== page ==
Aim: To assess the efficacy of a preterm-targeted screening programme against the routine Australian National Health Medical Research Council (NHMRC) universal child health screening programme to detect disability in a general practice setting in children born
Methods: Multi-centred trial involving 202 preterm children randomised to receive the preterm-targeted or NHMRC programme. Primary outcome, correct identification of neurosensory disability by general practitioners assessed against gold standard paediatric assessments. Sensitivity analysis estimated interrater agreement and screening accuracy. Secondary outcomes, post natal depression (PND), parental stress, health service use, screening programme helpfulness and correct identification of levels of disability severity.
Results: Of the 195 infants with data on the primary outcome in the preterm-targeted group, their general practitioners correctly identified the disability status of 61/93 (65.6%) children, as compared with 69/102 (67.6%) in the NHMRC group (odds ratios (OR) 0.91 95% confidence interval (CI) 0.50, 1.65). Responses where general practitioners were unsure of a child's disability status were coded as incorrect and not paired for sensitivity analysis. Sensitivity analysis for 180 diagnostic pairs showed fair interrater agreement for both groups (preterm-targeted k = 0.30 vs. NHMRC k = 0.29) with screening test results favouring the preterm-targeted group with greater sensitivity (73% vs. 33%) but lower specificity (70% vs. 92%) resulting in more over referrals (30% vs. 8%); however, these had a significantly lower mean Developmental Quotient (DQ) score compared with non-disabled children. PND scores were higher in preterm-targeted group (OR 1.33 95% CI 0.01, 2.66).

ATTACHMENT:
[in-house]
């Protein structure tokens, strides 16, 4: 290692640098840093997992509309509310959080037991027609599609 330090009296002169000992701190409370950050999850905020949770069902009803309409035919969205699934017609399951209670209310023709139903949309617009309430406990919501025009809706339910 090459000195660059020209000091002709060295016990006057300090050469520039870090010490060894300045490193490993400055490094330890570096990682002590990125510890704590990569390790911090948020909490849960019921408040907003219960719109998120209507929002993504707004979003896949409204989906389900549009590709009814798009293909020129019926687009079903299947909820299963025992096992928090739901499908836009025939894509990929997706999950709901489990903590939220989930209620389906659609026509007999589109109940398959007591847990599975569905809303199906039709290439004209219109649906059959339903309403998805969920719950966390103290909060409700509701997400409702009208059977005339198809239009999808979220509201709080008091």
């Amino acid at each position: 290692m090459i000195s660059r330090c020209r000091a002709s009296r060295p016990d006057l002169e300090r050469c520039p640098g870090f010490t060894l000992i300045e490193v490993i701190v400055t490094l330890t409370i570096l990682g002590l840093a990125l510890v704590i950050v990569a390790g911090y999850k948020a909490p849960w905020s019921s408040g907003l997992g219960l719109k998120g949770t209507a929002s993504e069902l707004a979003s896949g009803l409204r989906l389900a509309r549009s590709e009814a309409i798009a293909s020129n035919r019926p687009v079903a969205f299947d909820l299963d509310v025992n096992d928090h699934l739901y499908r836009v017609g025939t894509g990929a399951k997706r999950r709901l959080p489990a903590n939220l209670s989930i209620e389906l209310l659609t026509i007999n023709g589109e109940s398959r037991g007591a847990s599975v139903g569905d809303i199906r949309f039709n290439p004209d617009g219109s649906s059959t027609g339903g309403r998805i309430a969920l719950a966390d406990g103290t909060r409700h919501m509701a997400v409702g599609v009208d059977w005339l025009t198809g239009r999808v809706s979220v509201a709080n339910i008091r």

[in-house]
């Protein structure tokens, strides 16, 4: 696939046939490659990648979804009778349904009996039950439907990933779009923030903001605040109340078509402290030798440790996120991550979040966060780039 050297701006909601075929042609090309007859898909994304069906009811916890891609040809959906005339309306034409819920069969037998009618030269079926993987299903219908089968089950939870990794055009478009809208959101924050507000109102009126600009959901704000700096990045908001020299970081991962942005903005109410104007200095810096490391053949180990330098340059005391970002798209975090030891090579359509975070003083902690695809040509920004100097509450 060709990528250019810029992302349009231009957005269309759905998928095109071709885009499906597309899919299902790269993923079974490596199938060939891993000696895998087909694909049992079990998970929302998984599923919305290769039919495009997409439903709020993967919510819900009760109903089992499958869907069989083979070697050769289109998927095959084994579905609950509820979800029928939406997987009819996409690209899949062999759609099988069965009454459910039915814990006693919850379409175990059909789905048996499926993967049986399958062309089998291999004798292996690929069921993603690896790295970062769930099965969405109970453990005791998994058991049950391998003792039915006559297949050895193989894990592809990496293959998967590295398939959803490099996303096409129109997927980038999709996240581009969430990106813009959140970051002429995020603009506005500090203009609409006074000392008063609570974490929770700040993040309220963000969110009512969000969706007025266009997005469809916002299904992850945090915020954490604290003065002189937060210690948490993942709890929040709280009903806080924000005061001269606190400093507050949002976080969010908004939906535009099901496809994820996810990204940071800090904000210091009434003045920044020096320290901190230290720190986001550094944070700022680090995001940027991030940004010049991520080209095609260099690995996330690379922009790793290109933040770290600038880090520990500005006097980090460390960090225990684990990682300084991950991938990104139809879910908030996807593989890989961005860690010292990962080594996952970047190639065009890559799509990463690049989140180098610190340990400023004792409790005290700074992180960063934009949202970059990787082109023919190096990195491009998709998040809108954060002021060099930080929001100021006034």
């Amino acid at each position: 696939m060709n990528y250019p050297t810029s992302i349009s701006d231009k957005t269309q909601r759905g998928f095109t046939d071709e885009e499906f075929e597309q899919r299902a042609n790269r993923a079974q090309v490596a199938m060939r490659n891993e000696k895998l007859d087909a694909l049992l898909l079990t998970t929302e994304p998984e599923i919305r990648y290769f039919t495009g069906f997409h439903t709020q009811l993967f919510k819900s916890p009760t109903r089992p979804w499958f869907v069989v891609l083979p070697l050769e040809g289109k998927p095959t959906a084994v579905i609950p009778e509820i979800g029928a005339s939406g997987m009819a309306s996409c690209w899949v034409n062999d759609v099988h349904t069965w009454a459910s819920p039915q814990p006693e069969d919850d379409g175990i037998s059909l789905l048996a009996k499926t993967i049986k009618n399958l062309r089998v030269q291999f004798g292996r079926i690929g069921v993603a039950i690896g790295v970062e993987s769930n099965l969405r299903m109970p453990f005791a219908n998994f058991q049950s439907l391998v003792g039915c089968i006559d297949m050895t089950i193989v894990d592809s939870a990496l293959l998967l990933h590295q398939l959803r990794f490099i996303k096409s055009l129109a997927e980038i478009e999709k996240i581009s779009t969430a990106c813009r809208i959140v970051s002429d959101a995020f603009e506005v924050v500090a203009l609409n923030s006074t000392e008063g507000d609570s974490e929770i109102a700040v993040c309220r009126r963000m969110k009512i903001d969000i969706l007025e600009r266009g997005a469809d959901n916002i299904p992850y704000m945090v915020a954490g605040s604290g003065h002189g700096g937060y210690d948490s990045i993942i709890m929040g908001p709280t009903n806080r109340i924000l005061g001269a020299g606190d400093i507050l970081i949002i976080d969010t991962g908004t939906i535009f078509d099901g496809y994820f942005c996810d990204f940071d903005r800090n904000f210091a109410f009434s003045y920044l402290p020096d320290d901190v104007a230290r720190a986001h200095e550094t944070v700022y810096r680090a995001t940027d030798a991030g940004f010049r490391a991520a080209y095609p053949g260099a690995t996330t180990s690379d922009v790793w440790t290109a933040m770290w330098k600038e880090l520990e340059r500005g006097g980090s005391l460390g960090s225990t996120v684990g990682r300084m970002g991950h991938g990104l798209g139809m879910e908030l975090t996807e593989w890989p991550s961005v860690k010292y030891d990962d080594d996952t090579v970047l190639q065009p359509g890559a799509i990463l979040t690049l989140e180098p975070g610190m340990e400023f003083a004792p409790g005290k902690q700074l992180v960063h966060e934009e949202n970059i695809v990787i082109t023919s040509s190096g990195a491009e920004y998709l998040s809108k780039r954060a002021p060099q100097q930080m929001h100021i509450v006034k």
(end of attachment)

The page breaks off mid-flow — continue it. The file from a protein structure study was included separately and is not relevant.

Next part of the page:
Conclusion: The preterm-targeted programme used by general practitioners: (i) did not improve overall identification of disability status compared to the NHMRC universal programme (Australian New Zealand Clinical Trails Registry number, ACTRN 12606000472572); however (ii) it did demonstrate greater efficacy as a screening tool in accurately identifying disabled children.